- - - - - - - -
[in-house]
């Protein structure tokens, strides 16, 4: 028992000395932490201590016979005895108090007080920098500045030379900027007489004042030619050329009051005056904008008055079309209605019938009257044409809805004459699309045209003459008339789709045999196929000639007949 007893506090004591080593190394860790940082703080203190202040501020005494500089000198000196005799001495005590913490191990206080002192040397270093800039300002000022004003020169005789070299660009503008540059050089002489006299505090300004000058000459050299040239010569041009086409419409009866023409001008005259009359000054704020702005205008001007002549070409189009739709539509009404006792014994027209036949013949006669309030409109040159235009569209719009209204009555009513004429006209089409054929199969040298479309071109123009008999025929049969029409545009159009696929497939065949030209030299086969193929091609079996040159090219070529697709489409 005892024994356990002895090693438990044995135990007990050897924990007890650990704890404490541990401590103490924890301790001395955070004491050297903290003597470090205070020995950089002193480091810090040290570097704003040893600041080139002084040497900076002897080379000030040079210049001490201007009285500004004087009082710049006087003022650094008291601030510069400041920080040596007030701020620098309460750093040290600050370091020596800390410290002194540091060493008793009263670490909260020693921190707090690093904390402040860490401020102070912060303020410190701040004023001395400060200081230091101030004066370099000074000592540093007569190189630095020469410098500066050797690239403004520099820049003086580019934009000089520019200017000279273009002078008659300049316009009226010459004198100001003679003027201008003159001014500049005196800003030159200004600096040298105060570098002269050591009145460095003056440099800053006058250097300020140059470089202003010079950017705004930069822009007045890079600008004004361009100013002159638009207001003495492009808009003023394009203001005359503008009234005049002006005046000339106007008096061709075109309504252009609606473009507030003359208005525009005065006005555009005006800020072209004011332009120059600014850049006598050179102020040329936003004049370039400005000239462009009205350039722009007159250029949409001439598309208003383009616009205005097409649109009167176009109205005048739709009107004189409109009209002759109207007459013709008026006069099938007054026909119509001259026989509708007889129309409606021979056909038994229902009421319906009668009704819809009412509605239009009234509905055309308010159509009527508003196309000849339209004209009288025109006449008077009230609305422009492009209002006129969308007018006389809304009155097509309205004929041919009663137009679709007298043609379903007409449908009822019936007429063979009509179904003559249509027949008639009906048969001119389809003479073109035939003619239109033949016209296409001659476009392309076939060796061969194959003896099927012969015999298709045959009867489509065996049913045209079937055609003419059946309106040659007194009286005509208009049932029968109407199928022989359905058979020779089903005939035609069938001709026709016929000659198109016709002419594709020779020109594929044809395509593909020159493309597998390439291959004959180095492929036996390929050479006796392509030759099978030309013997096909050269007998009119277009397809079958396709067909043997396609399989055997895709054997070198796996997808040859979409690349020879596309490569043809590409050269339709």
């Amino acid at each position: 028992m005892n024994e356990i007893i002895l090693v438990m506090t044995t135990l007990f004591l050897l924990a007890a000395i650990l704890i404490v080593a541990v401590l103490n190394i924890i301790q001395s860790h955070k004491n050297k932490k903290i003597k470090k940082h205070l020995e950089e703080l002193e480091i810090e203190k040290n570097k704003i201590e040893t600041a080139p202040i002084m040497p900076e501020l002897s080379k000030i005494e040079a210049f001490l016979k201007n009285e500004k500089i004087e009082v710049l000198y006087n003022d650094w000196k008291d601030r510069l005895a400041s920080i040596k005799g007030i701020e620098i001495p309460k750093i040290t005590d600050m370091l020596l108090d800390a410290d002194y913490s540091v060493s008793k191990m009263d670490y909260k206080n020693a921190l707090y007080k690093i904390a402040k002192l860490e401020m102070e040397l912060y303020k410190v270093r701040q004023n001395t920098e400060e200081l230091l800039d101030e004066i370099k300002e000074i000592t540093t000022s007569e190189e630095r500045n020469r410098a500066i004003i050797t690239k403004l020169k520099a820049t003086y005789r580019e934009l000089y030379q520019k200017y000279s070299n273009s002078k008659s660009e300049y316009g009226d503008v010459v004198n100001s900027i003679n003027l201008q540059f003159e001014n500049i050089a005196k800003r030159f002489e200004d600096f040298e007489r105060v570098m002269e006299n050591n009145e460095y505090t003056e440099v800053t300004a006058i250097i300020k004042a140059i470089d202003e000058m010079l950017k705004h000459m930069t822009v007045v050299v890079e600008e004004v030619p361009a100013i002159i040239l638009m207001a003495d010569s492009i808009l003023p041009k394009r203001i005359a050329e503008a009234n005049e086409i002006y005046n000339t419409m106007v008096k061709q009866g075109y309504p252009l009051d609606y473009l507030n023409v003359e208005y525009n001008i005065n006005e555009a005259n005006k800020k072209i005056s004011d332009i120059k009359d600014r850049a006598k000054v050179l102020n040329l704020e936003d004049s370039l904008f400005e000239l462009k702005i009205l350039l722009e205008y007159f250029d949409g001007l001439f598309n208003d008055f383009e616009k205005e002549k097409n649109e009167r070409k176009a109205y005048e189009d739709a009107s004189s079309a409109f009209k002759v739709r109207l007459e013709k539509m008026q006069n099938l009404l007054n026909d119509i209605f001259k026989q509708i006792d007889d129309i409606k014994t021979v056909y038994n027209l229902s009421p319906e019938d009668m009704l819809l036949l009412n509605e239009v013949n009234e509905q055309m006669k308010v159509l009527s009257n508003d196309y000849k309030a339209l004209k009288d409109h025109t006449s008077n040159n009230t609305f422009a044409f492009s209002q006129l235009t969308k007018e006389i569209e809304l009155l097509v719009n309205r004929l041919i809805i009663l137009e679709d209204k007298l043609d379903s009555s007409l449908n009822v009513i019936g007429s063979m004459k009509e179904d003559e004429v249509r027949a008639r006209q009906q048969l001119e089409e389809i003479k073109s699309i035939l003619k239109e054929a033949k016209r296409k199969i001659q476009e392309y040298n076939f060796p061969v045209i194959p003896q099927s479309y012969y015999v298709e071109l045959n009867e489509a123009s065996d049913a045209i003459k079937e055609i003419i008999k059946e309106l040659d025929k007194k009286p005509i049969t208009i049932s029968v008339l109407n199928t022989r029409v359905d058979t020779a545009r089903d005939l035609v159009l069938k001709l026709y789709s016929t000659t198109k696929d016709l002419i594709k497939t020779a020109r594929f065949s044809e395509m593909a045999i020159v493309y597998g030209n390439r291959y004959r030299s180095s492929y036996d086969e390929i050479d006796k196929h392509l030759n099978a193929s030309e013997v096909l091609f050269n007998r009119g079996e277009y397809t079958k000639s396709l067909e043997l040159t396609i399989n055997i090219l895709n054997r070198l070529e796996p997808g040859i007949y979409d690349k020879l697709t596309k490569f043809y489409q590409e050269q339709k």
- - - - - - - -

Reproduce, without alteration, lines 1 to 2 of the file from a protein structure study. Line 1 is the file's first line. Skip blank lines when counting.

[in-house]
């Protein structure tokens, strides 16, 4: 028992000395932490201590016979005895108090007080920098500045030379900027007489004042030619050329009051005056904008008055079309209605019938009257044409809805004459699309045209003459008339789709045999196929000639007949 007893506090004591080593190394860790940082703080203190202040501020005494500089000198000196005799001495005590913490191990206080002192040397270093800039300002000022004003020169005789070299660009503008540059050089002489006299505090300004000058000459050299040239010569041009086409419409009866023409001008005259009359000054704020702005205008001007002549070409189009739709539509009404006792014994027209036949013949006669309030409109040159235009569209719009209204009555009513004429006209089409054929199969040298479309071109123009008999025929049969029409545009159009696929497939065949030209030299086969193929091609079996040159090219070529697709489409 005892024994356990002895090693438990044995135990007990050897924990007890650990704890404490541990401590103490924890301790001395955070004491050297903290003597470090205070020995950089002193480091810090040290570097704003040893600041080139002084040497900076002897080379000030040079210049001490201007009285500004004087009082710049006087003022650094008291601030510069400041920080040596007030701020620098309460750093040290600050370091020596800390410290002194540091060493008793009263670490909260020693921190707090690093904390402040860490401020102070912060303020410190701040004023001395400060200081230091101030004066370099000074000592540093007569190189630095020469410098500066050797690239403004520099820049003086580019934009000089520019200017000279273009002078008659300049316009009226010459004198100001003679003027201008003159001014500049005196800003030159200004600096040298105060570098002269050591009145460095003056440099800053006058250097300020140059470089202003010079950017705004930069822009007045890079600008004004361009100013002159638009207001003495492009808009003023394009203001005359503008009234005049002006005046000339106007008096061709075109309504252009609606473009507030003359208005525009005065006005555009005006800020072209004011332009120059600014850049006598050179102020040329936003004049370039400005000239462009009205350039722009007159250029949409001439598309208003383009616009205005097409649109009167176009109205005048739709009107004189409109009209002759109207007459013709008026006069099938007054026909119509001259026989509708007889129309409606021979056909038994229902009421319906009668009704819809009412509605239009009234509905055309308010159509009527508003196309000849339209004209009288025109006449008077009230609305422009492009209002006129969308007018006389809304009155097509309205004929041919009663137009679709007298043609379903007409449908009822019936007429063979009509179904003559249509027949008639009906048969001119389809003479073109035939003619239109033949016209296409001659476009392309076939060796061969194959003896099927012969015999298709045959009867489509065996049913045209079937055609003419059946309106040659007194009286005509208009049932029968109407199928022989359905058979020779089903005939035609069938001709026709016929000659198109016709002419594709020779020109594929044809395509593909020159493309597998390439291959004959180095492929036996390929050479006796392509030759099978030309013997096909050269007998009119277009397809079958396709067909043997396609399989055997895709054997070198796996997808040859979409690349020879596309490569043809590409050269339709």